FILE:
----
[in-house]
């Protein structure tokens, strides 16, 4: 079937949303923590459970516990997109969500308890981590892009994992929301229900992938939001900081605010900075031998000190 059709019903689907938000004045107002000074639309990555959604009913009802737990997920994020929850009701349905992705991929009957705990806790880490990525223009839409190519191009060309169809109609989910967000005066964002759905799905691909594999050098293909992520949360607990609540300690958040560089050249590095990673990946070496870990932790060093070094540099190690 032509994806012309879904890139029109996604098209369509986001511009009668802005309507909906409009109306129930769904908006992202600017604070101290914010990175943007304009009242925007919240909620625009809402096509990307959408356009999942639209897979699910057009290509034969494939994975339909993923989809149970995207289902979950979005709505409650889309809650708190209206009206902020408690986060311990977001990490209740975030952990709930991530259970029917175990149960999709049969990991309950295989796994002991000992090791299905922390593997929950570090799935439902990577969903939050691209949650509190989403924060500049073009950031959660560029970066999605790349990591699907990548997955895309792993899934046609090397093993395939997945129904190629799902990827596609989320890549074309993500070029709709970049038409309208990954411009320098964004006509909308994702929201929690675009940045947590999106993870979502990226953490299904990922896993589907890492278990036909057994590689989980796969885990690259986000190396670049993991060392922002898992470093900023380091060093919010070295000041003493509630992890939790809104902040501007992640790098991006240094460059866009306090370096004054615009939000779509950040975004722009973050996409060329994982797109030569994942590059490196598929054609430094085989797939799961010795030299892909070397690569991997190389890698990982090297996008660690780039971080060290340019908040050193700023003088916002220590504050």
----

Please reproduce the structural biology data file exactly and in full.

[in-house]
């Protein structure tokens, strides 16, 4: 079937949303923590459970516990997109969500308890981590892009994992929301229900992938939001900081605010900075031998000190 059709019903689907938000004045107002000074639309990555959604009913009802737990997920994020929850009701349905992705991929009957705990806790880490990525223009839409190519191009060309169809109609989910967000005066964002759905799905691909594999050098293909992520949360607990609540300690958040560089050249590095990673990946070496870990932790060093070094540099190690 032509994806012309879904890139029109996604098209369509986001511009009668802005309507909906409009109306129930769904908006992202600017604070101290914010990175943007304009009242925007919240909620625009809402096509990307959408356009999942639209897979699910057009290509034969494939994975339909993923989809149970995207289902979950979005709505409650889309809650708190209206009206902020408690986060311990977001990490209740975030952990709930991530259970029917175990149960999709049969990991309950295989796994002991000992090791299905922390593997929950570090799935439902990577969903939050691209949650509190989403924060500049073009950031959660560029970066999605790349990591699907990548997955895309792993899934046609090397093993395939997945129904190629799902990827596609989320890549074309993500070029709709970049038409309208990954411009320098964004006509909308994702929201929690675009940045947590999106993870979502990226953490299904990922896993589907890492278990036909057994590689989980796969885990690259986000190396670049993991060392922002898992470093900023380091060093919010070295000041003493509630992890939790809104902040501007992640790098991006240094460059866009306090370096004054615009939000779509950040975004722009973050996409060329994982797109030569994942590059490196598929054609430094085989797939799961010795030299892909070397690569991997190389890698990982090297996008660690780039971080060290340019908040050193700023003088916002220590504050």